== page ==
It’s official: U.S. Supreme Court immigration ruling seals the fate of poor Africans hoping to live in USA

Chief White House Correspondent for | + posts

Simon Ateba is Chief White House Correspondent for Today News Africa. Simon covers President Joe Biden, Vice President Kamala Harris, the U.S. government, the United Nations, the International Monetary Fund, the World Bank and other financial and international institutions in Washington D.C. and New York City.

Chief White House Correspondent for | + posts

Simon Ateba is Chief White House Correspondent for Today News Africa. Simon covers President Joe Biden, Vice President Kamala Harris, the U.S. government, the United Nations, the International Monetary Fund, the World Bank and other financial and international institutions in Washington D.C. and New York City.

The U.S. Supreme immigration ruling on Monday sealed the fate of poor Africans who had hoped to live in the United States and achieve their American dream of going from grass to grace with a ruling that gave a go-ahead for one of President Donald Trump’s hardline immigration policies.

The ruling on Monday now allows the Trump administration to deny legal permanent residency to poor immigrants (Africans, black and brown people) who currently use or may need food or medical assistance in the United States.

The United States remains the richest and most powerful country on earth, and a big chunk of the food here is thrown away and waste.

The Supreme Court’s five conservatives justices, including Chief Justice John Roberts, voted to grant the administration’s request to lift a lower court’s injunction that had blocked the public charge policy. They overpowered the four liberal justices who opposed it.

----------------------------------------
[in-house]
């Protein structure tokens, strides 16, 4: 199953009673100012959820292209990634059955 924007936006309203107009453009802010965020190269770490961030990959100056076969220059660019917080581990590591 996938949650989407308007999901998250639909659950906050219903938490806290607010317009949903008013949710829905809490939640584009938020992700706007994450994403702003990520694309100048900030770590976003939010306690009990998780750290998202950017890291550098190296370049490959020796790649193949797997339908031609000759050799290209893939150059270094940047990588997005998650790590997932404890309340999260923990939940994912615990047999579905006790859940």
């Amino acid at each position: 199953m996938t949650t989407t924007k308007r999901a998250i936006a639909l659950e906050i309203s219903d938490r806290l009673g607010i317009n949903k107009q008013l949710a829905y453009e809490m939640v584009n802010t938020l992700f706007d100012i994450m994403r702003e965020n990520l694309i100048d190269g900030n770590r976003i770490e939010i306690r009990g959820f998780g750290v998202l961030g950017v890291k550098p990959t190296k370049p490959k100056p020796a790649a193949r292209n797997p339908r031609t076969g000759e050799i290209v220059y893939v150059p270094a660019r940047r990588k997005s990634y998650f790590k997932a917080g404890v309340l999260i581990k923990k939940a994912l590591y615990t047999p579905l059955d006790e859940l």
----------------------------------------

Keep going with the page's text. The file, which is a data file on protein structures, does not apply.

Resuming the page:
The policy has been a flashpoint between Republicans and Democrats and has been criticized by immigrant rights advocates as a “wealth test” that would disproportionately keep out non-white immigrants.

The four liberal justices said they would have denied the administration’s request to put the injunction on hold.

Chief justice Roberts sat as the presiding officer in Trump’s impeachment trial in the U.S. Senate when the action was announced.

It was a long battle that emanated from lower courts, when lawsuits aiming to block the policy were filed against the Trump administration by the states of New York, Connecticut and Vermont as well as by New York City and several nonprofit organizations.

In imposing an injunction blocking implementation of the rule,

The U.S. District Judge George Daniels in Manhattan on Oct. 11 called the policy “repugnant to the American Dream” and a “policy of exclusion in search of a justification”, and imposed an injunction blocking the implementation of the rule.

American newspapers recalled how “the administration had asked the high court to let the rule go into effect even before the New York-based 2nd U.S. Circuit Court of Appeals rules on Trump’s appeal of Daniels’ injunction against the rule. The 2nd Circuit is considering the matter on an expedited basis, with legal papers to be submitted by Feb. 14 and arguments to be held soon afterward”.

Simon Ateba

Simon Ateba is Chief White House Correspondent for Today News Africa. Simon covers President Joe Biden, Vice President Kamala Harris, the U.S. government, the United Nations, the International Monetary Fund, the World Bank and other financial and international institutions in Washington D.C. and New York City.

Read Also

×
You have free article(s) remaining. Subscribe for unlimited access.
error: Alert: Share This Content !!
Reddit
Share
Tweet
Pin
Share